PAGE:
What to do with all of those garden-fresh tomatoes, cucumbers, squashes, melons, peaches and other delicacies is the question. If you’re anything like us, you planted with abandon eight to 10 weeks ago, and now must do whatever you can to make the most of that fresh produce.

One way is to share some of that bounty with friends, family and neighbors who don’t have the same amount or variety of produce. Whether they have the space or the ambition to grow their own fresh food or not, nobody is going to turn their nose up at a ripe heirloom tomato.

Another way to take advantage of summer’s bounty is to try a new recipe (or several). Base your meal plan on whatever produce you have in abundance, and you may wind up discovering a dish that you can revisit again even in the off-season.

Speaking of the off-season, there are plenty of ways to keep and store some of that produce for cloudier and colder days. Too many tomatoes? Make and freeze some marinara for a lasagna. Got lots of corn? Cut it off the cob and freeze the kernels in bagged portions for anytime use.

Many summer fruits and vegetables can be processed, portioned and frozen quickly for later use including peaches, plums, watermelon and peppers. Got bumper crop of basil? Make pesto ice cubes and pull one out any time you need to flavor a pasta or meat dish.

Freezing summer produce can make it last up to six months, but if you really want to put things up like the pioneers, try your hand at home canning. It’s simpler than it sounds, and you can make tons of sauces, pickles and jams that you can tap into for months — or give as gifts.

Even if you didn’t grow your own fruits and vegetables this year, don’t let summer’s bounty go to waste. Visit a local farmers market to get some of the freshest, healthiest foods you’ll taste all year. (And get enough to share!)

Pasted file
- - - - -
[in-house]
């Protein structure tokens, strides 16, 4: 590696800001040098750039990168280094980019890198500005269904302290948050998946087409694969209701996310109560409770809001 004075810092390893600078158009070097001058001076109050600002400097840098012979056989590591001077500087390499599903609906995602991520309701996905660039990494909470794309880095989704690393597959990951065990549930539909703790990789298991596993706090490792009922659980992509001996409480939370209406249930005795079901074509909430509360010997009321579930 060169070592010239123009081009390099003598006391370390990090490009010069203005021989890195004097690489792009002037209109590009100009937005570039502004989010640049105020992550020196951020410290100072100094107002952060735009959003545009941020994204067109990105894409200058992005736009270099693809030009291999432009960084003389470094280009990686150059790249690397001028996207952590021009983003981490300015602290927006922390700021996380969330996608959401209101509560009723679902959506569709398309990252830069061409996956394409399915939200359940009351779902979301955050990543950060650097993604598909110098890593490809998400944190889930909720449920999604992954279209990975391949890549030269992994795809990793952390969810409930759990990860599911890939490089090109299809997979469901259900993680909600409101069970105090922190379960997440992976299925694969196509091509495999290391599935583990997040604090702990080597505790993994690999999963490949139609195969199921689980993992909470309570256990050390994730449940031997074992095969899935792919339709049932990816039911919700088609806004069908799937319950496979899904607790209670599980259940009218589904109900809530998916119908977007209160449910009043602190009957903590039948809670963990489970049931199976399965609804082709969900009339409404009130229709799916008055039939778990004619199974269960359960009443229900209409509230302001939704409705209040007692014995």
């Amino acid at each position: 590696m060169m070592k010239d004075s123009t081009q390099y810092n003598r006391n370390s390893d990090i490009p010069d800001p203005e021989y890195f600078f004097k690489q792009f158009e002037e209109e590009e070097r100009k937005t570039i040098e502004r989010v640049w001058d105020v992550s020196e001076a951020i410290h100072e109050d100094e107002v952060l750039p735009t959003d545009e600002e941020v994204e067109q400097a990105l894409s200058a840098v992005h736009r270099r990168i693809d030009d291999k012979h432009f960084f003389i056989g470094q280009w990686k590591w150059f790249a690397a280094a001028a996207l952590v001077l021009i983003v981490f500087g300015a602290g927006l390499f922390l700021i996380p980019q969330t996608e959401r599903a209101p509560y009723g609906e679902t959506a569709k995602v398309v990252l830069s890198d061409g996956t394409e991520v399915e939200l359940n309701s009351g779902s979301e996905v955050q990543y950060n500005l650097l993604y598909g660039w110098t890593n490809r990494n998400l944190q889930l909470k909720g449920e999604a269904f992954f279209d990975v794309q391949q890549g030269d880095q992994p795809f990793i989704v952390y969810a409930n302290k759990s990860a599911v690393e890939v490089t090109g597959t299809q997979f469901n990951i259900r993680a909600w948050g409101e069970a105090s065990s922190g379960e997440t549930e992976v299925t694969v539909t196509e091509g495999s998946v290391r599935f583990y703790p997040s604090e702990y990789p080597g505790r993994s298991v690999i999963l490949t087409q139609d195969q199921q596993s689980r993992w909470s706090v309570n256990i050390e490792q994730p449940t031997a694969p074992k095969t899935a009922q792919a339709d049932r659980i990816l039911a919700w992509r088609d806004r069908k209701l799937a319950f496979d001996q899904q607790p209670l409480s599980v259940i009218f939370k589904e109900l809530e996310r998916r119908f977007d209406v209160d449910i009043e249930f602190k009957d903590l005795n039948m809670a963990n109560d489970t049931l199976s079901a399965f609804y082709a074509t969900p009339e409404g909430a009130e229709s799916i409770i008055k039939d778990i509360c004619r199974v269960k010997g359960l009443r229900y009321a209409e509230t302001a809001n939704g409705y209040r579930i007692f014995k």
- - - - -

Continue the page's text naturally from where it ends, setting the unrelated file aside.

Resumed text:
Target the Fridge During Winter Cleaning

Winter is the perfect time to clean out the refrigerator, especially if you have rarely used specialty foodstuffs that didn’t get used up during the holidays. Before you go shopping for the week, empty the fridge out and wash the drawers, doors and shelves with warm, soapy water, says House Beautiful. Rinse and dry the interior, and sort the many bottles, boxes and jars to #purge the things you don’t use or need — starting with anything that is obviously spoiled or of suspect freshness. Once the interior is clean, put what you’ll be keeping back in an #organized manner.

How to Sanitize Those Delivery Boxes

According to the latest information, the novel #coronavirus can stay infectious on cardboard surfaces for up to 24 hours. The CDC hasn’t offered any guidance on whether you should disinfect packages before they enter your home, but a spritz of bleach solution or quick wipedown never hurts. Neither food nor food packaging has caused any known cases of COVID-19 so far, according to the Food & Drug Administration; but as you stay in and cook more, remember to observe proper food handling and storage procedures.